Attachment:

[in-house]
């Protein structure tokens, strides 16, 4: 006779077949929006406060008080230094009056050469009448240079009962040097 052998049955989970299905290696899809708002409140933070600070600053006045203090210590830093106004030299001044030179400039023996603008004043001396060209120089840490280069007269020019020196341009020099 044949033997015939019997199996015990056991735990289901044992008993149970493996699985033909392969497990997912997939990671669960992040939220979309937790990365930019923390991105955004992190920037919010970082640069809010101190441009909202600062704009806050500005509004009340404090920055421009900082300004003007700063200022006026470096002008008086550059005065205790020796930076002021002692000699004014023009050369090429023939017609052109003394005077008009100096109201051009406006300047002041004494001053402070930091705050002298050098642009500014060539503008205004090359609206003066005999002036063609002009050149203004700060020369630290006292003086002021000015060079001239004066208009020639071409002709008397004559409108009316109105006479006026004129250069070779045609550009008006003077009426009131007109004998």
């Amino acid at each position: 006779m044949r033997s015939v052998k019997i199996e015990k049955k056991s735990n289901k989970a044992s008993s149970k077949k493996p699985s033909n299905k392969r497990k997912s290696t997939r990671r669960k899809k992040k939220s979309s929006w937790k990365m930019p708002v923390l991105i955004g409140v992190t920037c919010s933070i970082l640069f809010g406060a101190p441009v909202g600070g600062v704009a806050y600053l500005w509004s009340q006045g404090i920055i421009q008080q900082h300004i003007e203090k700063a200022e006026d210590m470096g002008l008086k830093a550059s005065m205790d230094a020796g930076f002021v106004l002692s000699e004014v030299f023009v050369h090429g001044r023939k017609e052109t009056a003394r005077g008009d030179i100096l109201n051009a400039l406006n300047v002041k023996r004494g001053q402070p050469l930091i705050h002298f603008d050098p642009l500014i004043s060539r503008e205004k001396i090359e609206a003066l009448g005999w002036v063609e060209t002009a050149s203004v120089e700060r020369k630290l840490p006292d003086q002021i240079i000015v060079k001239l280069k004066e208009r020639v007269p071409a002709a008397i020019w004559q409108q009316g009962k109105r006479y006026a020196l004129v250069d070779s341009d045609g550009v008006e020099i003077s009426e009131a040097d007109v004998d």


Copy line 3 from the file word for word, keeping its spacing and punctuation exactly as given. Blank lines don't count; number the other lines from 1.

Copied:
């Amino acid at each position: 006779m044949r033997s015939v052998k019997i199996e015990k049955k056991s735990n289901k989970a044992s008993s149970k077949k493996p699985s033909n299905k392969r497990k997912s290696t997939r990671r669960k899809k992040k939220s979309s929006w937790k990365m930019p708002v923390l991105i955004g409140v992190t920037c919010s933070i970082l640069f809010g406060a101190p441009v909202g600070g600062v704009a806050y600053l500005w509004s009340q006045g404090i920055i421009q008080q900082h300004i003007e203090k700063a200022e006026d210590m470096g002008l008086k830093a550059s005065m205790d230094a020796g930076f002021v106004l002692s000699e004014v030299f023009v050369h090429g001044r023939k017609e052109t009056a003394r005077g008009d030179i100096l109201n051009a400039l406006n300047v002041k023996r004494g001053q402070p050469l930091i705050h002298f603008d050098p642009l500014i004043s060539r503008e205004k001396i090359e609206a003066l009448g005999w002036v063609e060209t002009a050149s203004v120089e700060r020369k630290l840490p006292d003086q002021i240079i000015v060079k001239l280069k004066e208009r020639v007269p071409a002709a008397i020019w004559q409108q009316g009962k109105r006479y006026a020196l004129v250069d070779s341009d045609g550009v008006e020099i003077s009426e009131a040097d007109v004998d």